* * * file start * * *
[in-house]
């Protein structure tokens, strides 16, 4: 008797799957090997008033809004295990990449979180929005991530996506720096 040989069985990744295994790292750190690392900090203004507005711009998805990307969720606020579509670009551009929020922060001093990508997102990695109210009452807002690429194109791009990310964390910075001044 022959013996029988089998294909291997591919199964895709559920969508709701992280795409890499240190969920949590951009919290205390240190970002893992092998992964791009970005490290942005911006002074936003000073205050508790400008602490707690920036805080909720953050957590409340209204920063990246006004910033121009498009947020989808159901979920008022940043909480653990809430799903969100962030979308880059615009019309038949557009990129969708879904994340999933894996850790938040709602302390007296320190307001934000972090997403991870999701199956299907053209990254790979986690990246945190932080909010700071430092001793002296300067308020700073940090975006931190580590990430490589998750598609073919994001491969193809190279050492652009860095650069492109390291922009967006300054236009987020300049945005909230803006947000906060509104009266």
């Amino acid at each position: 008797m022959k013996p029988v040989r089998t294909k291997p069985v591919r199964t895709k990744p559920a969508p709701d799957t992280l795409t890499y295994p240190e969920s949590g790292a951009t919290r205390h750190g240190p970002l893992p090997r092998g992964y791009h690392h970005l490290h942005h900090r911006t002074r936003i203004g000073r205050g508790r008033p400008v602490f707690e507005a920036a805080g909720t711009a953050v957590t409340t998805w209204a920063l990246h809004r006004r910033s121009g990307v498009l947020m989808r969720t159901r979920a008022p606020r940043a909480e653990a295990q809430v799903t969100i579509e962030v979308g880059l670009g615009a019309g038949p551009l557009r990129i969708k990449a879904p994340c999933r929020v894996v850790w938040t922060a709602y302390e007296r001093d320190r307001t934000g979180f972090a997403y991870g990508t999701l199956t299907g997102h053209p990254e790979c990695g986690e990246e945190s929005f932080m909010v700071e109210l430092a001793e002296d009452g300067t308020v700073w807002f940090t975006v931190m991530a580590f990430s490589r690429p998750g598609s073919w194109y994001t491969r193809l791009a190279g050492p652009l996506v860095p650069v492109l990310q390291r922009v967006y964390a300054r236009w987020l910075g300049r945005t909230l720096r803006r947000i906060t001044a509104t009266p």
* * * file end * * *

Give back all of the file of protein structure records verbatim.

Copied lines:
[in-house]
């Protein structure tokens, strides 16, 4: 008797799957090997008033809004295990990449979180929005991530996506720096 040989069985990744295994790292750190690392900090203004507005711009998805990307969720606020579509670009551009929020922060001093990508997102990695109210009452807002690429194109791009990310964390910075001044 022959013996029988089998294909291997591919199964895709559920969508709701992280795409890499240190969920949590951009919290205390240190970002893992092998992964791009970005490290942005911006002074936003000073205050508790400008602490707690920036805080909720953050957590409340209204920063990246006004910033121009498009947020989808159901979920008022940043909480653990809430799903969100962030979308880059615009019309038949557009990129969708879904994340999933894996850790938040709602302390007296320190307001934000972090997403991870999701199956299907053209990254790979986690990246945190932080909010700071430092001793002296300067308020700073940090975006931190580590990430490589998750598609073919994001491969193809190279050492652009860095650069492109390291922009967006300054236009987020300049945005909230803006947000906060509104009266």
């Amino acid at each position: 008797m022959k013996p029988v040989r089998t294909k291997p069985v591919r199964t895709k990744p559920a969508p709701d799957t992280l795409t890499y295994p240190e969920s949590g790292a951009t919290r205390h750190g240190p970002l893992p090997r092998g992964y791009h690392h970005l490290h942005h900090r911006t002074r936003i203004g000073r205050g508790r008033p400008v602490f707690e507005a920036a805080g909720t711009a953050v957590t409340t998805w209204a920063l990246h809004r006004r910033s121009g990307v498009l947020m989808r969720t159901r979920a008022p606020r940043a909480e653990a295990q809430v799903t969100i579509e962030v979308g880059l670009g615009a019309g038949p551009l557009r990129i969708k990449a879904p994340c999933r929020v894996v850790w938040t922060a709602y302390e007296r001093d320190r307001t934000g979180f972090a997403y991870g990508t999701l199956t299907g997102h053209p990254e790979c990695g986690e990246e945190s929005f932080m909010v700071e109210l430092a001793e002296d009452g300067t308020v700073w807002f940090t975006v931190m991530a580590f990430s490589r690429p998750g598609s073919w194109y994001t491969r193809l791009a190279g050492p652009l996506v860095p650069v492109l990310q390291r922009v967006y964390a300054r236009w987020l910075g300049r945005t909230l720096r803006r947000i906060t001044a509104t009266p």